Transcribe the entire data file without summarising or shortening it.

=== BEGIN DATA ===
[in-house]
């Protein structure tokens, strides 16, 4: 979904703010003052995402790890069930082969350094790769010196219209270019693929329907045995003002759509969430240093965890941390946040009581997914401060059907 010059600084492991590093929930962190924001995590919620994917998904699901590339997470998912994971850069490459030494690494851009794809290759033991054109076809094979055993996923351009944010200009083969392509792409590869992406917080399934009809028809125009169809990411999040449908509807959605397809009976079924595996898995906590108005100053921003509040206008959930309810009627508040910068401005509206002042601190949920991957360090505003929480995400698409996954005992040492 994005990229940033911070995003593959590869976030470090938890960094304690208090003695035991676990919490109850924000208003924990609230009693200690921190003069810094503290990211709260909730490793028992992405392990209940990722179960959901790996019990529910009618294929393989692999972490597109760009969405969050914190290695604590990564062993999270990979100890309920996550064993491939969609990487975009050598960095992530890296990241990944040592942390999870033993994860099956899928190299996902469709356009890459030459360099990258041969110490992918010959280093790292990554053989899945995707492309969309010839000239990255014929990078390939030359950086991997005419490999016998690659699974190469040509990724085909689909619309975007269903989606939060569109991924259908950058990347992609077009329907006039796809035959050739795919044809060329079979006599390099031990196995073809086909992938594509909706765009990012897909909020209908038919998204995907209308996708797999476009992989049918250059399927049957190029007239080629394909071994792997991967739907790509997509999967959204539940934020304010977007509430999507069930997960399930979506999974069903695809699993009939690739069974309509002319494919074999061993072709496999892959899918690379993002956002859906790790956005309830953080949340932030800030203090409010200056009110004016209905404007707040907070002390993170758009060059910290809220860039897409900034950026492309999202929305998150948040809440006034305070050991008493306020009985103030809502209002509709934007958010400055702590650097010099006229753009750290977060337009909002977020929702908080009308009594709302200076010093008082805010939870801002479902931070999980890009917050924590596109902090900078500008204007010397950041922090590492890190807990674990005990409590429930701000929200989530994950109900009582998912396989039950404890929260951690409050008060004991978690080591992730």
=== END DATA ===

[in-house]
């Protein structure tokens, strides 16, 4: 979904703010003052995402790890069930082969350094790769010196219209270019693929329907045995003002759509969430240093965890941390946040009581997914401060059907 010059600084492991590093929930962190924001995590919620994917998904699901590339997470998912994971850069490459030494690494851009794809290759033991054109076809094979055993996923351009944010200009083969392509792409590869992406917080399934009809028809125009169809990411999040449908509807959605397809009976079924595996898995906590108005100053921003509040206008959930309810009627508040910068401005509206002042601190949920991957360090505003929480995400698409996954005992040492 994005990229940033911070995003593959590869976030470090938890960094304690208090003695035991676990919490109850924000208003924990609230009693200690921190003069810094503290990211709260909730490793028992992405392990209940990722179960959901790996019990529910009618294929393989692999972490597109760009969405969050914190290695604590990564062993999270990979100890309920996550064993491939969609990487975009050598960095992530890296990241990944040592942390999870033993994860099956899928190299996902469709356009890459030459360099990258041969110490992918010959280093790292990554053989899945995707492309969309010839000239990255014929990078390939030359950086991997005419490999016998690659699974190469040509990724085909689909619309975007269903989606939060569109991924259908950058990347992609077009329907006039796809035959050739795919044809060329079979006599390099031990196995073809086909992938594509909706765009990012897909909020209908038919998204995907209308996708797999476009992989049918250059399927049957190029007239080629394909071994792997991967739907790509997509999967959204539940934020304010977007509430999507069930997960399930979506999974069903695809699993009939690739069974309509002319494919074999061993072709496999892959899918690379993002956002859906790790956005309830953080949340932030800030203090409010200056009110004016209905404007707040907070002390993170758009060059910290809220860039897409900034950026492309999202929305998150948040809440006034305070050991008493306020009985103030809502209002509709934007958010400055702590650097010099006229753009750290977060337009909002977020929702908080009308009594709302200076010093008082805010939870801002479902931070999980890009917050924590596109902090900078500008204007010397950041922090590492890190807990674990005990409590429930701000929200989530994950109900009582998912396989039950404890929260951690409050008060004991978690080591992730």